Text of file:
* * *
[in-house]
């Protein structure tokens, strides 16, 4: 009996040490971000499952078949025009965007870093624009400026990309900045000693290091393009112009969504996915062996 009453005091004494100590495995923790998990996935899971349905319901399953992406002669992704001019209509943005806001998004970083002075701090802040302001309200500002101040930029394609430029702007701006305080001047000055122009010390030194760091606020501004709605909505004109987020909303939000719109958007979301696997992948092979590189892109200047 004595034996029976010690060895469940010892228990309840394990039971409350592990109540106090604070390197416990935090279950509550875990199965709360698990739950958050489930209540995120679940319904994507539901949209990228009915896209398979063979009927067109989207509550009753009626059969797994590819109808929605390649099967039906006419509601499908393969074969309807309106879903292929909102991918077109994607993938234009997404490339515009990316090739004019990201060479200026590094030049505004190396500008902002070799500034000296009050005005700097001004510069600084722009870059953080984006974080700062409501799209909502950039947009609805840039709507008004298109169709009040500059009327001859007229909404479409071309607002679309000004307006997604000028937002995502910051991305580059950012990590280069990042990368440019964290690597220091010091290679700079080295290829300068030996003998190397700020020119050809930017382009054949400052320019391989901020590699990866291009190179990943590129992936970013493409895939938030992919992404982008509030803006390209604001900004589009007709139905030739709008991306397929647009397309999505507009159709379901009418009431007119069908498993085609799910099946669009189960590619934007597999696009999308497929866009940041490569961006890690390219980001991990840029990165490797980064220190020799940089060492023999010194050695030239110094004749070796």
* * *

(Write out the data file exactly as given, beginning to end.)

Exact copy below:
[in-house]
């Protein structure tokens, strides 16, 4: 009996040490971000499952078949025009965007870093624009400026990309900045000693290091393009112009969504996915062996 009453005091004494100590495995923790998990996935899971349905319901399953992406002669992704001019209509943005806001998004970083002075701090802040302001309200500002101040930029394609430029702007701006305080001047000055122009010390030194760091606020501004709605909505004109987020909303939000719109958007979301696997992948092979590189892109200047 004595034996029976010690060895469940010892228990309840394990039971409350592990109540106090604070390197416990935090279950509550875990199965709360698990739950958050489930209540995120679940319904994507539901949209990228009915896209398979063979009927067109989207509550009753009626059969797994590819109808929605390649099967039906006419509601499908393969074969309807309106879903292929909102991918077109994607993938234009997404490339515009990316090739004019990201060479200026590094030049505004190396500008902002070799500034000296009050005005700097001004510069600084722009870059953080984006974080700062409501799209909502950039947009609805840039709507008004298109169709009040500059009327001859007229909404479409071309607002679309000004307006997604000028937002995502910051991305580059950012990590280069990042990368440019964290690597220091010091290679700079080295290829300068030996003998190397700020020119050809930017382009054949400052320019391989901020590699990866291009190179990943590129992936970013493409895939938030992919992404982008509030803006390209604001900004589009007709139905030739709008991306397929647009397309999505507009159709379901009418009431007119069908498993085609799910099946669009189960590619934007597999696009999308497929866009940041490569961006890690390219980001991990840029990165490797980064220190020799940089060492023999010194050695030239110094004749070796």